A Cooking School in the Langa Township in Cape Town – The Eziko Cooking and Catering School

A Cooking School in the Langa Township in Cape Town – The Eziko Cooking and Catering School

The Eziko Cooking and Catering School, located in the heart of Langa Township just 15kms from the centre of Cape Town, was established in 1996 by a former Langa High School teacher, Victor Mguqulwa. His mission is to address the unemployment that strikes the township communities. While teaching at the local school Victor noticed that there was a high interest in the cooking programmes and competitions at the school. He realized that by providing youngsters with cooking skills they would be able to find employment and create their own businesses in the future. Safmarine provided the initial shipping containers that were used to build the school and also donated further shipping containers to build the restaurant for Eziko.

An initial idea led to the creation of a school that has now been operating for more then ten years.

Victors’ vision is that the community can only develop by making people claim responsibility for their problems and their future. By taking the approach that you must ‘teach people how to fish rather than catching the fish for them’, Eziko is dedicated to provide people with life and career-oriented skills in cooking and catering and “empower” them to find employment so they can provide for themselves and their families.

Students are carefully selected and begin their training at the Eziko Cooking and Catering Training Centre where they gain some basic experience in the Eziko Restaurant. They are then placed in one of the sponsoring catering establishments for an

 

intensive 6-month placement.

The Eziko approach is to teach “self reliance”, which results in our students learning how to create a sustainable future for themselves and their families. To do this, we complement the formal education now available in most townships by providing entry-level skills training and employment placement in the restaurant /hospitality industry.

The School has ongoing funding requirements.  This has proved very stressful over the recent recession period.  This is due to the fact that the self generated funding for the school, which came from running a restaurant on the property that offers African cuisine to the locals and to visiting tourists, dried up.  The school also generated money from running a catering business out of the school and restaurant.  This also slowed to a trickle.   Should you be a “foodie” visiting the Cape, the school has an ongoing need for inspirational cooking literature, cooking equipment, chefs that cancome and do guest lectures, wine makers to train the kids in the basics, kitchen equipment, computers etc!   The great news for this year is that Pick n’ Pay has come on board and has granted the Eziko School R100 000 for ingredients.  This is a substantial donation and should last us at least two years for our grocery and fresh produce requirements!  Thank you Pick n’ Pay!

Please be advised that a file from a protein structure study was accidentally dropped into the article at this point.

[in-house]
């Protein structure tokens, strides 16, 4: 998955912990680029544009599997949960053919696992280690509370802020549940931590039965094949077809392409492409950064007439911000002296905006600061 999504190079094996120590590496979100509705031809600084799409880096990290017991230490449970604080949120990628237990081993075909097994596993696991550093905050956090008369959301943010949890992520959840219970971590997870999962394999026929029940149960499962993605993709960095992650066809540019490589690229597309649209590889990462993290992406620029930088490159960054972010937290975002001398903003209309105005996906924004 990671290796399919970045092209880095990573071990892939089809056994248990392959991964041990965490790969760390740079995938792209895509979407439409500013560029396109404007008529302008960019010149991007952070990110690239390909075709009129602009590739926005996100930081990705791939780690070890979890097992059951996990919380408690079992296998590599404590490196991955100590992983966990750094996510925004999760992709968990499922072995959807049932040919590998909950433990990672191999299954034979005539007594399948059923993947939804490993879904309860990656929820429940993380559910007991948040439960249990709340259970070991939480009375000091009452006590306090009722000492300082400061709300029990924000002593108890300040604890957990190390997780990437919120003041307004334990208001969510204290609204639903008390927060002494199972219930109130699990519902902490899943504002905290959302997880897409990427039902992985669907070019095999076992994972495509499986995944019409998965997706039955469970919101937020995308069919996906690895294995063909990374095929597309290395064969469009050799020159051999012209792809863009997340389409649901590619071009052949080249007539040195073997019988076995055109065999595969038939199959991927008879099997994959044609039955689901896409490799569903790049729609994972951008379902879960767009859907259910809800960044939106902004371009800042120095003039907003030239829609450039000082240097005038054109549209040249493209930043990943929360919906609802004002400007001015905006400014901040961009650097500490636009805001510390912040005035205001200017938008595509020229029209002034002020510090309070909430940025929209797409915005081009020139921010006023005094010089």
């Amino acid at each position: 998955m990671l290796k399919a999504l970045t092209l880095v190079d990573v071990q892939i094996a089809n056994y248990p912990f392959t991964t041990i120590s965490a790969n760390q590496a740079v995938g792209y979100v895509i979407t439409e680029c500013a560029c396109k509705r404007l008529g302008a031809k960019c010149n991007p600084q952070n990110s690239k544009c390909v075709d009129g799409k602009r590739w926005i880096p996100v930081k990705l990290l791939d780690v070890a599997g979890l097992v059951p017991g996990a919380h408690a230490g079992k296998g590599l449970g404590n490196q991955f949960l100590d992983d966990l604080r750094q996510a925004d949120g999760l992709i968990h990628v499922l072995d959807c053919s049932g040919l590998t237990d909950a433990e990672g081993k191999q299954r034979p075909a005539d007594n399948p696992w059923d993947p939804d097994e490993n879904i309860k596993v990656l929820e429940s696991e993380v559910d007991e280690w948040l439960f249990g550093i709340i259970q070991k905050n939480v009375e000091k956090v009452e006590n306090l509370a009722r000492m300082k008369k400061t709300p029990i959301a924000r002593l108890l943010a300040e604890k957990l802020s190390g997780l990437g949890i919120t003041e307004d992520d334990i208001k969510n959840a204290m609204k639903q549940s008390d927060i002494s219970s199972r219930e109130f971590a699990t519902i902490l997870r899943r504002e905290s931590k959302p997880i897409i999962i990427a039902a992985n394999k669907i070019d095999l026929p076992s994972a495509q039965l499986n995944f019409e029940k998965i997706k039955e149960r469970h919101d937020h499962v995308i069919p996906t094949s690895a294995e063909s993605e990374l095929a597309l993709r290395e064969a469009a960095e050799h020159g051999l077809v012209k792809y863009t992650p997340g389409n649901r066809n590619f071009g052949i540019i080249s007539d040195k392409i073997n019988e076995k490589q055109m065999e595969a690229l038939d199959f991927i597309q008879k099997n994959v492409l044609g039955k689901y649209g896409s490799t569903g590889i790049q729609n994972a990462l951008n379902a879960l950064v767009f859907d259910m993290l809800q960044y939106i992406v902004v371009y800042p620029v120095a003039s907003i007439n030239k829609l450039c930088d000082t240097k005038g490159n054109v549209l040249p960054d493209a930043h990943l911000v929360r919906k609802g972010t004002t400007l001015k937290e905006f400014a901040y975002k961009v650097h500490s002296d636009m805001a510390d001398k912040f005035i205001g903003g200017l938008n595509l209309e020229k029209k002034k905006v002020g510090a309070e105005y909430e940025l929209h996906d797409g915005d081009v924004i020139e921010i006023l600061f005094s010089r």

Any small contribution leaves a mark and an impact.  Many thanks to our recent contributors!

AFRICAN CUISINE COOKING CLASSES:

Some years ago I met up with Victor and discussed the idea of  bringing foodies into the school/restaurant

to learn how to cook African cuisine.  Through visiting the school people would gain access to the main cuisine of our country that is eaten by around 70% of the population.

The African cuisine is however a “home” cuisine and as such is not easily accessi

ble to the everyday person who visits our country.  As a committed foodie, I know that the first thing I wish to do when I visit a country is to try and local cuisine. How frustrating for find that if you visit South Africa, it is hard to access.  As such I discussed with Victor the opportunity of bringing people to cook the local cuisine.  Through visiting the school, the visitors would leave a “mark” as the proceeds would contribute towards the main cooking school and people would be able to see a working upliftment project as well as to interact with some of the Langa locals who work on the project.  My cooking classes have now been running for a couple of years at the school – and yes it has contributed a little – but cooking is definitely a niche product and I don’t think we will ever have large numbers visiting!  Click here to read my blog on the African cooking experience in Langa